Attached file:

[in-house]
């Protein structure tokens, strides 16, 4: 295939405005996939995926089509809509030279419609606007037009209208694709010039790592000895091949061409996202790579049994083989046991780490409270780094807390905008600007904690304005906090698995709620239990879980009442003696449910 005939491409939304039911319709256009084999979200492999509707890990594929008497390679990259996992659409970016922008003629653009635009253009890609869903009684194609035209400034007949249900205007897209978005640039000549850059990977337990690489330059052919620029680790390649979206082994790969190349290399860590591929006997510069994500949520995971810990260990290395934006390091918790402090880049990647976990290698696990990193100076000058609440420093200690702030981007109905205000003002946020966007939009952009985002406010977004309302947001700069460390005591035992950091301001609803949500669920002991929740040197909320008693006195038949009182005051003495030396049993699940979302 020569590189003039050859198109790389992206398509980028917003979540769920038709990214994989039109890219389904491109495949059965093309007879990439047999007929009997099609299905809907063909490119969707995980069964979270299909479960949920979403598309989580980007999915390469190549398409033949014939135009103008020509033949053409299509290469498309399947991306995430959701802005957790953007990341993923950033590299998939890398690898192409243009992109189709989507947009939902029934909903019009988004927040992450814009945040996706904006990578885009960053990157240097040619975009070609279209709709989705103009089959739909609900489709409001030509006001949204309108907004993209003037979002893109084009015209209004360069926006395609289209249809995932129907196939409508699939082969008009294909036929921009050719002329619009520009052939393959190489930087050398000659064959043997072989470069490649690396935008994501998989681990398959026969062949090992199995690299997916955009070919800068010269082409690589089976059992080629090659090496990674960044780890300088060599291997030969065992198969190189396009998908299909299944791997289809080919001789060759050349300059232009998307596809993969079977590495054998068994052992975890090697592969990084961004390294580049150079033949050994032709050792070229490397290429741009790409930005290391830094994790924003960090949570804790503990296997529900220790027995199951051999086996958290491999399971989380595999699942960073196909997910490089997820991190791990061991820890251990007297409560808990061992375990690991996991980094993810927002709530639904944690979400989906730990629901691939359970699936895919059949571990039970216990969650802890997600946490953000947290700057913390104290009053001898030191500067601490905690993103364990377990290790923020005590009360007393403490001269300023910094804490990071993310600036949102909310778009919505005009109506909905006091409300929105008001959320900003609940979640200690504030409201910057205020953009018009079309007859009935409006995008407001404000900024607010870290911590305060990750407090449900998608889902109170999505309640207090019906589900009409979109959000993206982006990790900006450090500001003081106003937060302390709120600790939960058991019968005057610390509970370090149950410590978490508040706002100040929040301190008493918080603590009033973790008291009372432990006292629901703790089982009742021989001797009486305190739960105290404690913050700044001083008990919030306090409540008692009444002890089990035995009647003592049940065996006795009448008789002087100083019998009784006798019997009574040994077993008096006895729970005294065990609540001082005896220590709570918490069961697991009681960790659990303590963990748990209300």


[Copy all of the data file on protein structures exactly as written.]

[in-house]
């Protein structure tokens, strides 16, 4: 295939405005996939995926089509809509030279419609606007037009209208694709010039790592000895091949061409996202790579049994083989046991780490409270780094807390905008600007904690304005906090698995709620239990879980009442003696449910 005939491409939304039911319709256009084999979200492999509707890990594929008497390679990259996992659409970016922008003629653009635009253009890609869903009684194609035209400034007949249900205007897209978005640039000549850059990977337990690489330059052919620029680790390649979206082994790969190349290399860590591929006997510069994500949520995971810990260990290395934006390091918790402090880049990647976990290698696990990193100076000058609440420093200690702030981007109905205000003002946020966007939009952009985002406010977004309302947001700069460390005591035992950091301001609803949500669920002991929740040197909320008693006195038949009182005051003495030396049993699940979302 020569590189003039050859198109790389992206398509980028917003979540769920038709990214994989039109890219389904491109495949059965093309007879990439047999007929009997099609299905809907063909490119969707995980069964979270299909479960949920979403598309989580980007999915390469190549398409033949014939135009103008020509033949053409299509290469498309399947991306995430959701802005957790953007990341993923950033590299998939890398690898192409243009992109189709989507947009939902029934909903019009988004927040992450814009945040996706904006990578885009960053990157240097040619975009070609279209709709989705103009089959739909609900489709409001030509006001949204309108907004993209003037979002893109084009015209209004360069926006395609289209249809995932129907196939409508699939082969008009294909036929921009050719002329619009520009052939393959190489930087050398000659064959043997072989470069490649690396935008994501998989681990398959026969062949090992199995690299997916955009070919800068010269082409690589089976059992080629090659090496990674960044780890300088060599291997030969065992198969190189396009998908299909299944791997289809080919001789060759050349300059232009998307596809993969079977590495054998068994052992975890090697592969990084961004390294580049150079033949050994032709050792070229490397290429741009790409930005290391830094994790924003960090949570804790503990296997529900220790027995199951051999086996958290491999399971989380595999699942960073196909997910490089997820991190791990061991820890251990007297409560808990061992375990690991996991980094993810927002709530639904944690979400989906730990629901691939359970699936895919059949571990039970216990969650802890997600946490953000947290700057913390104290009053001898030191500067601490905690993103364990377990290790923020005590009360007393403490001269300023910094804490990071993310600036949102909310778009919505005009109506909905006091409300929105008001959320900003609940979640200690504030409201910057205020953009018009079309007859009935409006995008407001404000900024607010870290911590305060990750407090449900998608889902109170999505309640207090019906589900009409979109959000993206982006990790900006450090500001003081106003937060302390709120600790939960058991019968005057610390509970370090149950410590978490508040706002100040929040301190008493918080603590009033973790008291009372432990006292629901703790089982009742021989001797009486305190739960105290404690913050700044001083008990919030306090409540008692009444002890089990035995009647003592049940065996006795009448008789002087100083019998009784006798019997009574040994077993008096006895729970005294065990609540001082005896220590709570918490069961697991009681960790659990303590963990748990209300």